That nasty java.io.IOException

I constantly run across code that looks like:

public class FileReader {
...
/**
* <p>Reads the file with the specified name and returns the
* contents in a {@link java.nio.ByteBuffer buffer}.</p>
*
* @param  filename the name of the file to read
* @return an allocated (not direct) <code>ByteBuffer</code>
*         with the contents of the file
* @throws IOException if an I/O error occurs
*/
public ByteBuffer readFile(final String filename)
throws IOException
{
...
}
...
}

What’s wrong with that? you’re probably asking yourself. It’s even got comments! The title of this entry should give you a little clue. I will spare you the rant and soap box about the proper use of exceptions and attempt to appeal to your common sense: If you, as the developer of the function, couldn’t handle or recover from the IOException, what makes you believe that someone calling the function (someone that has little notion of what’s actually going on in the function) can do something with it?

The interface or contract that you expose should not break encapsulation. The fact that you (as the developer) have I/O issues to deal with doesn’t need to be exposed out to the user. What the user cares about is: did the function succeed or not, and if not, are there cases that they can possibly recover from. A more sane interface might look like the following:

public class FileReader {
...
/**
* <p>Reads the file with the specified name and returns the
* contents in a {@link java.nio.ByteBuffer buffer}.</p>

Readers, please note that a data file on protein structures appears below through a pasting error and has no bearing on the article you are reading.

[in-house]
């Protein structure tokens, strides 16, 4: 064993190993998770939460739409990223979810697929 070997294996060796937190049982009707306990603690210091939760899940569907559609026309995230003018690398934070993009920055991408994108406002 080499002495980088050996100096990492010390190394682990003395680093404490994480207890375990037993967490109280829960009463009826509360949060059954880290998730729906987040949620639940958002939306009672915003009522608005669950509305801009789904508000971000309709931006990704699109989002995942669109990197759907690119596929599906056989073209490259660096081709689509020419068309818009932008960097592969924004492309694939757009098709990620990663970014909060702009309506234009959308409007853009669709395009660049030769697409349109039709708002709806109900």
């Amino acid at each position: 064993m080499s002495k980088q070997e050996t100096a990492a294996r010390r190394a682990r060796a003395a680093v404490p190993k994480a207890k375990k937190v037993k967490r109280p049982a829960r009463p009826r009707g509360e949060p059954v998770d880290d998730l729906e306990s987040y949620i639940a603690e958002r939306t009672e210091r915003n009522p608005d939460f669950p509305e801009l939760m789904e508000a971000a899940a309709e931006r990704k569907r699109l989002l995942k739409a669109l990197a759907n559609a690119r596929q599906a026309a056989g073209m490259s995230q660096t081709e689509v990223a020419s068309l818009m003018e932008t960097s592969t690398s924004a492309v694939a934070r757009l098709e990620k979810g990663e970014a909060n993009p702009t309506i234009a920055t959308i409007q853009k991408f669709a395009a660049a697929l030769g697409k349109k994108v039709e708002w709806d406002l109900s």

*
* @param  filename the name of the file to read
* @return an allocated (not direct) <code>ByteBuffer</code>
*         with the contents of the file
* @throws NoSuchFileException if there is no file with the specified
*         name
* @throws ReadFailedException if there was any unrecoverable
*         problem while reading the file
*/
public ByteBuffer readFile(final String filename)
throws NoSuchFileException, ReadFailedException
{
...
}
...
}

This interface throws two exceptions: NoSuchFileException and ReadFailedException. The former is “recoverable” by the user in that they may have specified the filename incorrectly and they can do something about that. The latter tells the user that it just didn’t work and there’s nothing that they can do about it.

What’s more is that by not throwing IOException the developer is forced to look at each case explicitly and determine how each one should be handled. How many times has a handlable IOException bubbled out of an interface unexpectedly due to the throws clause? Personally, I will leave off the throws clause (or comment it out) while I’m developing a function to ensure that I’m not letting anything slip by. In the later Eclipse milestones you can now select an exception in the throws clause and it will mark each occurrance in the function that throws that exception. This is invaluable.

The next time that you are developing an interface, think about how a user will use that interface. Get into their shoes and think about their concerns. And most importantly, make sure that you’re not breaking your own encapsulation.

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